January 16, 2018

NAFCU publishes FAQ on ADA to help CUs targeted by lawsuits

NAFCU published a new FAQ document to help association members and nonmembers with concerns about the Americans with Disabilities Act (ADA) and website accessibility. The document explains why credit unions are being targeted with legal action and what NAFCU is doing to help, among other useful information.

Credit unions can download the FAQ from a message sent by NAFCU President and CEO Dan Berger yesterday or by clicking here.

The document includes questions and answers on strategic options under consideration, which credit unions are being targeted by plaintiffs' attorneys and how credit unions are responding to demand letters regarding their website compliance with the ADA.

NAFCU has myriad resources available online that can help credit unions better understand and manage recent litigation risk related to the ADA. Last week, Berger provided an update to members on NAFCU's efforts thus far to put an end to meritless lawsuits concerning website accessibility under the ADA, obtain clear guidance on the issue and help those credit unions currently facing litigation.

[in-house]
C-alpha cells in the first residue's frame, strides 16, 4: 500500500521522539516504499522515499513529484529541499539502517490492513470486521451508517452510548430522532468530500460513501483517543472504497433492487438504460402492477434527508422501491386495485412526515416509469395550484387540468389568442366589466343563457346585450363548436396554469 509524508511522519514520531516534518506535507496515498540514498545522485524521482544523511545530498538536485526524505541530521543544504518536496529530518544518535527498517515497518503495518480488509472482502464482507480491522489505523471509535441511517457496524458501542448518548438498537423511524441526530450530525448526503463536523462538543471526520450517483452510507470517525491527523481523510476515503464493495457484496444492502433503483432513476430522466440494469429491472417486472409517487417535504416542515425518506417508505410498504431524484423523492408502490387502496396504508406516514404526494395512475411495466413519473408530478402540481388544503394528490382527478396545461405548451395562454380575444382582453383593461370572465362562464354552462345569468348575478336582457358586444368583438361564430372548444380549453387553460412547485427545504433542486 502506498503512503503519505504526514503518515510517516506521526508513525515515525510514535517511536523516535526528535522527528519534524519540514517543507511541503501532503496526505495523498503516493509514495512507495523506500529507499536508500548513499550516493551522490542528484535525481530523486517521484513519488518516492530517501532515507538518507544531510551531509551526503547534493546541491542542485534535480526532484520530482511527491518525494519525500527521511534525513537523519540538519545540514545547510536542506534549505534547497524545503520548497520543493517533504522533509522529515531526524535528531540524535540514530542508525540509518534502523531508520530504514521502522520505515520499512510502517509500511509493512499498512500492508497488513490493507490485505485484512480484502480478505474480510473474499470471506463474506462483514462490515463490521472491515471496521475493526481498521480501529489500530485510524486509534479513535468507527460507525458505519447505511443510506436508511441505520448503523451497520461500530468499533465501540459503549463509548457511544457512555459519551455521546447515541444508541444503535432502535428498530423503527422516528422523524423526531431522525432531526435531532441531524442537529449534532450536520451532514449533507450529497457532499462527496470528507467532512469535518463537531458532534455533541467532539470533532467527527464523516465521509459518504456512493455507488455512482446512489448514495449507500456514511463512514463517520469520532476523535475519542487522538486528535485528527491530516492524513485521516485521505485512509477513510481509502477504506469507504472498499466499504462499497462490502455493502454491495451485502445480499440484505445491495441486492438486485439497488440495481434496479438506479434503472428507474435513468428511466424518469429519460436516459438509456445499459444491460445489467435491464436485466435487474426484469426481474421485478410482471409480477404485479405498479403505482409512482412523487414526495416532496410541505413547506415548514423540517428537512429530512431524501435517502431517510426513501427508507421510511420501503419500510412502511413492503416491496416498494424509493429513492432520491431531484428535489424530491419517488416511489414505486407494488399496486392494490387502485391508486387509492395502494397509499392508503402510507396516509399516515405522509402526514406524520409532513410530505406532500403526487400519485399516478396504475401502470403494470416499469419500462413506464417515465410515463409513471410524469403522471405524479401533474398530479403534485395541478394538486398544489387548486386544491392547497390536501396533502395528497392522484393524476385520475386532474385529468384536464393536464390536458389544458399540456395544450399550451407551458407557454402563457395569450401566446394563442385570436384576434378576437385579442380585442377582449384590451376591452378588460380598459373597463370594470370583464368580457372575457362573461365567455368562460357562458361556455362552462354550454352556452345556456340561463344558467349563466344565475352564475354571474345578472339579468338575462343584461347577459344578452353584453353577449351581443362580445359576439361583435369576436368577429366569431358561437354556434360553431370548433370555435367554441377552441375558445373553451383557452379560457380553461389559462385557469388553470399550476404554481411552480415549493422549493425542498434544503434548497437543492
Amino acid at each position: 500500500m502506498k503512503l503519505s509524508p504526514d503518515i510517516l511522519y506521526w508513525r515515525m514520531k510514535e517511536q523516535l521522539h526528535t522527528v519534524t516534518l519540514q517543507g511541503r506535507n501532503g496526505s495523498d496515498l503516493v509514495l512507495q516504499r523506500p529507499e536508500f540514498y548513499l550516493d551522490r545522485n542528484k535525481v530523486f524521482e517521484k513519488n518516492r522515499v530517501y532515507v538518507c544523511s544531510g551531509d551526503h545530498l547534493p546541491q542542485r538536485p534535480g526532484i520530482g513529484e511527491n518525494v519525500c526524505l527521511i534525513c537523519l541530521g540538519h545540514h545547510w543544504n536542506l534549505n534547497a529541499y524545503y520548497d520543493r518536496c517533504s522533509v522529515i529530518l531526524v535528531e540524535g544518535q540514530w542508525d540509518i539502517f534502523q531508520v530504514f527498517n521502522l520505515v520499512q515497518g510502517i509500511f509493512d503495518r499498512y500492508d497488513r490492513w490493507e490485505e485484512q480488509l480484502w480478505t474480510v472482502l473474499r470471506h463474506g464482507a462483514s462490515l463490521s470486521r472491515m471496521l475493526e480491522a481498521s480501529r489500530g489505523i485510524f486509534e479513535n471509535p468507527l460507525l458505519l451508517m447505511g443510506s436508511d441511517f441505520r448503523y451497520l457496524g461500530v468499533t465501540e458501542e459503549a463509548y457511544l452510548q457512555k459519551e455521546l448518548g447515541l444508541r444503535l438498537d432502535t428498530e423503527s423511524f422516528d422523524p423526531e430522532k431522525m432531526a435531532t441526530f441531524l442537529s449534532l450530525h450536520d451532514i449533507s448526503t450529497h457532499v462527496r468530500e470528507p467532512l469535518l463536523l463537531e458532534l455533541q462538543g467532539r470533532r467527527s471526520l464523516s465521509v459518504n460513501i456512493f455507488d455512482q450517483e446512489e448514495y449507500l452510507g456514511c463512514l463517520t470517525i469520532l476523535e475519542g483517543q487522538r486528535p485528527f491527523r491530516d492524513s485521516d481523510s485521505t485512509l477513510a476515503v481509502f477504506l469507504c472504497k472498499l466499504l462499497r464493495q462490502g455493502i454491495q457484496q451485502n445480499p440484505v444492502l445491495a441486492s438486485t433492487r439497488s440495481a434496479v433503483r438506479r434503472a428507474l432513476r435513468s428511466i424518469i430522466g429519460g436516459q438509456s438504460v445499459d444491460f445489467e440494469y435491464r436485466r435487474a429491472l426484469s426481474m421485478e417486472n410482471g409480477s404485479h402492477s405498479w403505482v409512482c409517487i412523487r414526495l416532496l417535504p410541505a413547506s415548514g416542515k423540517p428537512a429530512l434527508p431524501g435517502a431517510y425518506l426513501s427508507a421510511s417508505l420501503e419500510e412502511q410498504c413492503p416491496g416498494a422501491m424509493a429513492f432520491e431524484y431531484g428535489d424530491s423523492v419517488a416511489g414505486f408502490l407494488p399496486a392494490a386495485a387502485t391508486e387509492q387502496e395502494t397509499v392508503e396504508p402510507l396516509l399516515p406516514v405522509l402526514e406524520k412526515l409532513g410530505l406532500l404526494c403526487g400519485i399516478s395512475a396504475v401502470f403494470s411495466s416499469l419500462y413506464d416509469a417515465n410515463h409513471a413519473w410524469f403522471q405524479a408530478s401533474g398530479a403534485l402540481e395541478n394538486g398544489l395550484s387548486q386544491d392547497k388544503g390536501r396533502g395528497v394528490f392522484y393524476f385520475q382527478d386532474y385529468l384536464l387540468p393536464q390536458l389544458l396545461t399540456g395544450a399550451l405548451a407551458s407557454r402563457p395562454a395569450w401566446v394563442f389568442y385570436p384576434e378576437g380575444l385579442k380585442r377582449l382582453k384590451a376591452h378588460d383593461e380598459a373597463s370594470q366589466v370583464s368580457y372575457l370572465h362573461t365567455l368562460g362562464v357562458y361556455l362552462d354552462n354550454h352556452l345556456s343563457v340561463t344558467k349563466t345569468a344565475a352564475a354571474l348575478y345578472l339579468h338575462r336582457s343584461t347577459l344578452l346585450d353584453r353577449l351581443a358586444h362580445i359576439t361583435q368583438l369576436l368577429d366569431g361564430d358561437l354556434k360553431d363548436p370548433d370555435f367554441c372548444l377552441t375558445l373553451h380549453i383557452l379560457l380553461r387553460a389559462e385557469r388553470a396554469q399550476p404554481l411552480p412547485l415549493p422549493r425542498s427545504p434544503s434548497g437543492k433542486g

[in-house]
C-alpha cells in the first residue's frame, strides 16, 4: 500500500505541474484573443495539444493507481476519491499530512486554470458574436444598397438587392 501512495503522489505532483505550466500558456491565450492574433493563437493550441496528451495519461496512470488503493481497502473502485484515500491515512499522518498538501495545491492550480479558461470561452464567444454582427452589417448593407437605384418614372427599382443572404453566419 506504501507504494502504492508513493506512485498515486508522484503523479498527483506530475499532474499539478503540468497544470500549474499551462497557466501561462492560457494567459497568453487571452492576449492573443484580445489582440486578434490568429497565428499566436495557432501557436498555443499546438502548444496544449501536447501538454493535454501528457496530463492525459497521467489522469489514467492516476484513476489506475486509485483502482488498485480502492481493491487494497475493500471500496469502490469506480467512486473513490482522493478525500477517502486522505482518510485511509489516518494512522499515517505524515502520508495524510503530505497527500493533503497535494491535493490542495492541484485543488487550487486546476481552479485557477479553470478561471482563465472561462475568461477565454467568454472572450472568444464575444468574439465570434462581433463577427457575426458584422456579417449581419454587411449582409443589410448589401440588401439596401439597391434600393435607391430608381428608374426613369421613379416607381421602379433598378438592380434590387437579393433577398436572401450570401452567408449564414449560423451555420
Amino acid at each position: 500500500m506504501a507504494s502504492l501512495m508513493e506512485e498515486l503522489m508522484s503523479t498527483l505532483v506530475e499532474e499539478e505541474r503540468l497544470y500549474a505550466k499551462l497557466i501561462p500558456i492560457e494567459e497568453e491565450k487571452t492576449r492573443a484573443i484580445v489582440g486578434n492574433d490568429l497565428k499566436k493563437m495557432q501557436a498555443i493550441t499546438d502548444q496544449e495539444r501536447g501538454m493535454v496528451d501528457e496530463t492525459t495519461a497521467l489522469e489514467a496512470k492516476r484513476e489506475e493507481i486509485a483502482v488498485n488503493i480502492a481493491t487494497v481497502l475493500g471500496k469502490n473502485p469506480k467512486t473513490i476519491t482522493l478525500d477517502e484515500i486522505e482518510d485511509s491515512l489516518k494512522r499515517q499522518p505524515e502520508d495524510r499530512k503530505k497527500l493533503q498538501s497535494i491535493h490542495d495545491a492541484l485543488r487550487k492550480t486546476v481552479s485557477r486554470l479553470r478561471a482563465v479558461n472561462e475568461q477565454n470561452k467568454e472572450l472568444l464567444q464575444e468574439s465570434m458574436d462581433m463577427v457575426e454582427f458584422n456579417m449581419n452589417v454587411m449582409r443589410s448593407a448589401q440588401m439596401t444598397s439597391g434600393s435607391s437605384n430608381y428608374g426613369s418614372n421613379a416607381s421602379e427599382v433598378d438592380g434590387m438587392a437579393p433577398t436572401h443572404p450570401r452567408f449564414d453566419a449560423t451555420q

Currently, NAFCU is supporting three Virginia credit unions' motions to dismiss complaints filed against them in federal district court; it has filed amicus briefs in all three cases. So far, the judges in two of the three cases have accepted NAFCU's briefs and NAFCU stood with one credit union as a court held hearings on the credit union's motion.

The association also has available a webcast – "Must a Credit Union Website be ADA Compliant?" –offering credit unions legal insight into ADA compliance.

On the regulatory front, NAFCU sent a letter in November to the U.S. Attorney General asking that the Justice Department consider issuing guidance or an interim final rule that would provide clarity in the area of website accessibility under the ADA. Last month, NAFCU wrote to the National Association of Attorneys General to look into the issue. Also last month, the Justice Department rescinded past rulemaking documents on this issue and said it intends to further evaluate whether a rule is necessary; Berger said this could be a potential starting point for action.

On the legislative side, NAFCU supports the ADA Education and Reform Act of 2017 (H.R. 620) and is actively working to expand the bill's protections to cover website-related lawsuits. NAFCU also sent a letter to the Senate Judiciary Committee on the impact of lawsuit abuse on small businesses, requesting that committee leaders take steps to curb the rise in frivolous ADA lawsuits. A separate letter urges the House Judiciary Committee to address this important issue.

Many other credit union resources, including best practices from in-house compliance and legal experts, as well as monthly publications to help member credit unions identify the risks involved so they can make informed business decisions, are available through this NAFCU landing page.